Newly-elected Flint, Mich. Mayor Karen Weaver declared a state of emergency on Monday over elevated lead content levels, connected to a problem with the city’s tap water system, that have been found in blood tests of local children.
A September study by Hurley Medical Center found a “rise in blood lead levels of children less than 5 years old living within Flint zip codes 48501-48507 after the switch to Flint River water as the source.”
The city disconnected from Detroit’s water system in 2014 and began drawing tap water from the Flint River in an effort to save on costs. The switch led to a rise in complaints by residents saying that their tap water had taken on a foul odor and cloudy appearance.
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On Oct. 8, in the wake of Hurley Medical Center’s study, Republican Mich. Gov. Rick Snyder provided $12 million from the state’s budget to assist Flint in reconnecting to Detroit’s water system. Gov. Snyder’s press secretary David Murray told The Washington Post that even though Flint’s water system has been disconnected from the Flint River, “some families with lead plumbing in their homes or service connections could experience higher levels of lead in the water that comes out of their faucets” due to corrosion remaining in the system.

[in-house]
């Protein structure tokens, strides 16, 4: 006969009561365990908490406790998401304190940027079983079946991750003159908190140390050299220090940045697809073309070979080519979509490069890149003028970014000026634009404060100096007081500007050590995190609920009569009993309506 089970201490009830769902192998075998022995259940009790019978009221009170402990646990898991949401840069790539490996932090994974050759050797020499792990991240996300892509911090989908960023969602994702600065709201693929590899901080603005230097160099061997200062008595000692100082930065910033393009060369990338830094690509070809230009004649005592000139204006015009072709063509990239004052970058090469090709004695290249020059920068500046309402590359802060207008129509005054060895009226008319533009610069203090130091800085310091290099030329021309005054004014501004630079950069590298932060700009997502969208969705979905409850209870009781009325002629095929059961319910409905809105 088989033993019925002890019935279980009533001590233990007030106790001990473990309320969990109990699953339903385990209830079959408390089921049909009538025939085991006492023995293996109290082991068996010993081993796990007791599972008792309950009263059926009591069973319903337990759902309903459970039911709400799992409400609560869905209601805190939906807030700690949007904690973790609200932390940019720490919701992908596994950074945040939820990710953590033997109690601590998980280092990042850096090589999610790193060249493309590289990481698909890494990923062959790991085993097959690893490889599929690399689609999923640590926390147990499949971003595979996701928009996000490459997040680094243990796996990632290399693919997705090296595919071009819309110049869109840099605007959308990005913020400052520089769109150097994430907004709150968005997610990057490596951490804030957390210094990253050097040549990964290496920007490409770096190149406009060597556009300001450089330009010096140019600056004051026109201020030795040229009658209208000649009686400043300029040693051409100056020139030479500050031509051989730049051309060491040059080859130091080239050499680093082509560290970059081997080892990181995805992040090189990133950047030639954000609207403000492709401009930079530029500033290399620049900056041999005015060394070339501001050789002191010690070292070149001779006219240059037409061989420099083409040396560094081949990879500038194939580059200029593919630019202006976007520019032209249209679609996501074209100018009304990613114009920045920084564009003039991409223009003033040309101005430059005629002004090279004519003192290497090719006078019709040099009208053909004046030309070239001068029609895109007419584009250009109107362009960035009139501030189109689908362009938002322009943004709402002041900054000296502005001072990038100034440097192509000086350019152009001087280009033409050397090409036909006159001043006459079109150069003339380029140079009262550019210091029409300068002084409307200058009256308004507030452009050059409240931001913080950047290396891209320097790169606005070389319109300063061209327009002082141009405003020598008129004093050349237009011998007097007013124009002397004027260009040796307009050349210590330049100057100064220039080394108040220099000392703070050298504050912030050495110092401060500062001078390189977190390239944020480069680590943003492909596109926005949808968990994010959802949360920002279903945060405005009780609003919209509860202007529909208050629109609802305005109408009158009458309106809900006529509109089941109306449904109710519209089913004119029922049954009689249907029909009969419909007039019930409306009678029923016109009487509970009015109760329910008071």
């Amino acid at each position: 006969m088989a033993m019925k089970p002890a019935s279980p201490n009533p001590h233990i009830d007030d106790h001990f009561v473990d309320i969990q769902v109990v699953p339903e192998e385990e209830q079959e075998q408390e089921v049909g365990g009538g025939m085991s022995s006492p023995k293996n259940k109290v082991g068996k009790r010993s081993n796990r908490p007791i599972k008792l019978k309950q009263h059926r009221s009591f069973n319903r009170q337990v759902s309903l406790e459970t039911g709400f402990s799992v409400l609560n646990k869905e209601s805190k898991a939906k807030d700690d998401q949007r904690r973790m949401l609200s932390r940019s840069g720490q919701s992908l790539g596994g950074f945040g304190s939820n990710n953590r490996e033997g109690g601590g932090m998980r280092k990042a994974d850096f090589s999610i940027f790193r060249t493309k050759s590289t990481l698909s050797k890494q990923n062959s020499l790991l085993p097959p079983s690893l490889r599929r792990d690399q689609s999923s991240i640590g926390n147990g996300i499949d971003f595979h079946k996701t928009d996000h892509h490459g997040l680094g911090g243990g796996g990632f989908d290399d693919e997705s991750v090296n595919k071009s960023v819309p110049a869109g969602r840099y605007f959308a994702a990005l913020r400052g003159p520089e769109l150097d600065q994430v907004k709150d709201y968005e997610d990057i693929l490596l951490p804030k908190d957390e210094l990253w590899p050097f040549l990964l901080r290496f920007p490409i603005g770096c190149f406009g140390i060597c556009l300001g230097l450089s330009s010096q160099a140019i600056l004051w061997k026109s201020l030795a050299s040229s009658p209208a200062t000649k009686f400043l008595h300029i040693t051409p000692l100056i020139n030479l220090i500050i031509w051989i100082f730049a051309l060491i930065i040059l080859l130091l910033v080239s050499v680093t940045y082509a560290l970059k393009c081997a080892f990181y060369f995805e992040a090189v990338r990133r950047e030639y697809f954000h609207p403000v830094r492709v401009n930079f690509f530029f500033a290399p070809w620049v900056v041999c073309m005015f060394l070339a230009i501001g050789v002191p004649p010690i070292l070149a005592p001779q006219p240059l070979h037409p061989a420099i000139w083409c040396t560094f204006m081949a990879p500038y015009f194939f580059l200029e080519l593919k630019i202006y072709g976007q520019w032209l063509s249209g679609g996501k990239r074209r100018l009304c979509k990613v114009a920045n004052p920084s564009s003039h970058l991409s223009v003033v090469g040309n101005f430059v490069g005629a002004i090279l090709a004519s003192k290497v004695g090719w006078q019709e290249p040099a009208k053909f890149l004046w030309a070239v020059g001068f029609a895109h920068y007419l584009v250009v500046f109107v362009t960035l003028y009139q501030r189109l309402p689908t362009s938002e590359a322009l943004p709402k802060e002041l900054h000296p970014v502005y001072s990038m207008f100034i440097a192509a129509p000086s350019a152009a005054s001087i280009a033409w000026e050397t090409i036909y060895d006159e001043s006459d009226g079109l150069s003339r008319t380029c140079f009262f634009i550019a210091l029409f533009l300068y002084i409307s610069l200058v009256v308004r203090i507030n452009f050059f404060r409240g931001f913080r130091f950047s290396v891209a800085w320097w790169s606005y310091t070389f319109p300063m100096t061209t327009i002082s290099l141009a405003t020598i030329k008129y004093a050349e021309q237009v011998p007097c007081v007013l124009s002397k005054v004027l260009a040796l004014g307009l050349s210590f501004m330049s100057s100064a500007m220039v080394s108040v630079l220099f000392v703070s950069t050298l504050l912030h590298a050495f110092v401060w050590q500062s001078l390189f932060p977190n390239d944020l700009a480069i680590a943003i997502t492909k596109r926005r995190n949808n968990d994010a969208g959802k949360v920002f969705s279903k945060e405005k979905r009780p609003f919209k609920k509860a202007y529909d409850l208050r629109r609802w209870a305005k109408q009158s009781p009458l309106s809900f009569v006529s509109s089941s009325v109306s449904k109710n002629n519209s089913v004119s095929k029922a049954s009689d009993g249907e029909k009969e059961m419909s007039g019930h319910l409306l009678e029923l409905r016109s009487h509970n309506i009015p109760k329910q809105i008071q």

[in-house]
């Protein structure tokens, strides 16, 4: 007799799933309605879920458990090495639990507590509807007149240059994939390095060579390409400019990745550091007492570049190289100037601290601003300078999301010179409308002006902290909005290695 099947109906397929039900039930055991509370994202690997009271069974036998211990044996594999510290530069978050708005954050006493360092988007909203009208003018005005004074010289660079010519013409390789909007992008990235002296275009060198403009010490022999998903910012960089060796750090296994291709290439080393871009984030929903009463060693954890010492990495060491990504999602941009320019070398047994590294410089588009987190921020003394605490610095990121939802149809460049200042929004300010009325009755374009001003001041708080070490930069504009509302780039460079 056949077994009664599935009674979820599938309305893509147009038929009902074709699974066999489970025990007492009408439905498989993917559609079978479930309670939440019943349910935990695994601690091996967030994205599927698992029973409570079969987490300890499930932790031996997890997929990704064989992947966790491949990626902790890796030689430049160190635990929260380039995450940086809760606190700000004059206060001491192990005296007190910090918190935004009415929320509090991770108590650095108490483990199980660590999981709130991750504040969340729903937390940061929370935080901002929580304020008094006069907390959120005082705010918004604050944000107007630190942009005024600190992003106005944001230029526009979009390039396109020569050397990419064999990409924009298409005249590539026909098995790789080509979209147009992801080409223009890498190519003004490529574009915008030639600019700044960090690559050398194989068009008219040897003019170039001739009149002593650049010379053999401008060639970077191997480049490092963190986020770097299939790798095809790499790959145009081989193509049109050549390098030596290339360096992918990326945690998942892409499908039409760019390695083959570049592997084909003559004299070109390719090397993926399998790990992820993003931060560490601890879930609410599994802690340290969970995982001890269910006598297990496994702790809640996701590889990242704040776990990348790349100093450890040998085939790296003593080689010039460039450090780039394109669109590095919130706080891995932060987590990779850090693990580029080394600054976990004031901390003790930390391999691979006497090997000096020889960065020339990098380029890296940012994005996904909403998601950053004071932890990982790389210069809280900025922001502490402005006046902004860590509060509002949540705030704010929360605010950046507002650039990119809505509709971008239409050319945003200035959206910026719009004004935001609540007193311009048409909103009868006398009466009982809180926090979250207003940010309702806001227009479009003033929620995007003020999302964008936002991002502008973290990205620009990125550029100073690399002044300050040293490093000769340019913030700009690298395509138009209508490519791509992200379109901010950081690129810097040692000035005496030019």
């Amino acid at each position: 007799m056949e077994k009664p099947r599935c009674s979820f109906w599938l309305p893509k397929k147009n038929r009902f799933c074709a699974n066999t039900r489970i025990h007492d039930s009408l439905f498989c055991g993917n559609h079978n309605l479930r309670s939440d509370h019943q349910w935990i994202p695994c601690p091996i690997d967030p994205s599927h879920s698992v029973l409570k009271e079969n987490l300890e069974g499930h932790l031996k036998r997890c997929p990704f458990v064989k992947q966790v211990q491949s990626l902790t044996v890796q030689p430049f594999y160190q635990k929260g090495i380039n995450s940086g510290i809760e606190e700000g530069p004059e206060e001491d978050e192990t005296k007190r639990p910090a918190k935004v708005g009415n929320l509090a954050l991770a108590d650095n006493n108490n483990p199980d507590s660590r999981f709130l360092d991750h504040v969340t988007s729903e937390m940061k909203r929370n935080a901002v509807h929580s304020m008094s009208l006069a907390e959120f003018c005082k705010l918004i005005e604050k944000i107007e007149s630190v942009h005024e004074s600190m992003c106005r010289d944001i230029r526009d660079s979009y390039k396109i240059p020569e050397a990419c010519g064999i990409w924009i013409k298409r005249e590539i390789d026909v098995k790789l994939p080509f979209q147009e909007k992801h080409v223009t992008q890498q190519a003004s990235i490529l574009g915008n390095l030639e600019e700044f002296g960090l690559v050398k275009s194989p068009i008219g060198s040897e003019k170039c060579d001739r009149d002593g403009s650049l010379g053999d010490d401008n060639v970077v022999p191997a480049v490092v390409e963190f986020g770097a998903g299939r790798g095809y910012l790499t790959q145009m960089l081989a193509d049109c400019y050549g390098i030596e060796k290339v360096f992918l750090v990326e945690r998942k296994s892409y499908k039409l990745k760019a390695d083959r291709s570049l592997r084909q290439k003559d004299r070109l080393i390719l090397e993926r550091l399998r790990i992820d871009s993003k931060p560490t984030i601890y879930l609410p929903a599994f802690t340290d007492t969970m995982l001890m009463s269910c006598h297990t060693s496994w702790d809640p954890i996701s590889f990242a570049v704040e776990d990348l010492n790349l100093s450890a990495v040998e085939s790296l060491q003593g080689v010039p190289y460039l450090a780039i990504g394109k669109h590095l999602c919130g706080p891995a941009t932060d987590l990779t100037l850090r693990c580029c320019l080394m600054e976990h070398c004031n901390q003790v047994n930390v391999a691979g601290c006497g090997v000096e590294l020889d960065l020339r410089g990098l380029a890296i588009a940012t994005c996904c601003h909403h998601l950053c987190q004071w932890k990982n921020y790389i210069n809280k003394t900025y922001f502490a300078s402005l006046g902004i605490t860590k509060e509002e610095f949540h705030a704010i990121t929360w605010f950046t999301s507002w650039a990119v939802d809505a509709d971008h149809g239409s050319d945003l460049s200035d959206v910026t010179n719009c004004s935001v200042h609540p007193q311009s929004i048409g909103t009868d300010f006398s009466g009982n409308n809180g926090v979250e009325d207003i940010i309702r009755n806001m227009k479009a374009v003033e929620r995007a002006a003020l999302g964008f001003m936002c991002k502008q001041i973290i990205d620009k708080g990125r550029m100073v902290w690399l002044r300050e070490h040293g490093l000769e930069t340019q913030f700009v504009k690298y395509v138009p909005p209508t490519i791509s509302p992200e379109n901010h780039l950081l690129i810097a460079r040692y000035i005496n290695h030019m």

“Lead at any level can be associated with decreases in IQ, behavioral disorders, even an association with certain juvenile delinquency as these children get older,” Michigan Department of Health and Human Services chief medical executive Dr. Eden Wells said in comments to CBS News.
Parents of children with elevated blood-lead levels have filed a federal class-action lawsuit against state and city officials for swapping their safe Detroit-supplied water with less-expensive-but-toxic Flint River water.
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“I am requesting that all things be done necessary to address this state of emergency declaration, effective immediately,” Mayor Karen Weaver said on Monday according to MLive. Her state of emergency declaration seeks state and federal funding to deal with problems that she feels will arise in the future due to the exposure of local children to lead in tap water. She called on the federal government to send funds for special education, mental health, and criminal justice resources to assist in addressing those issues.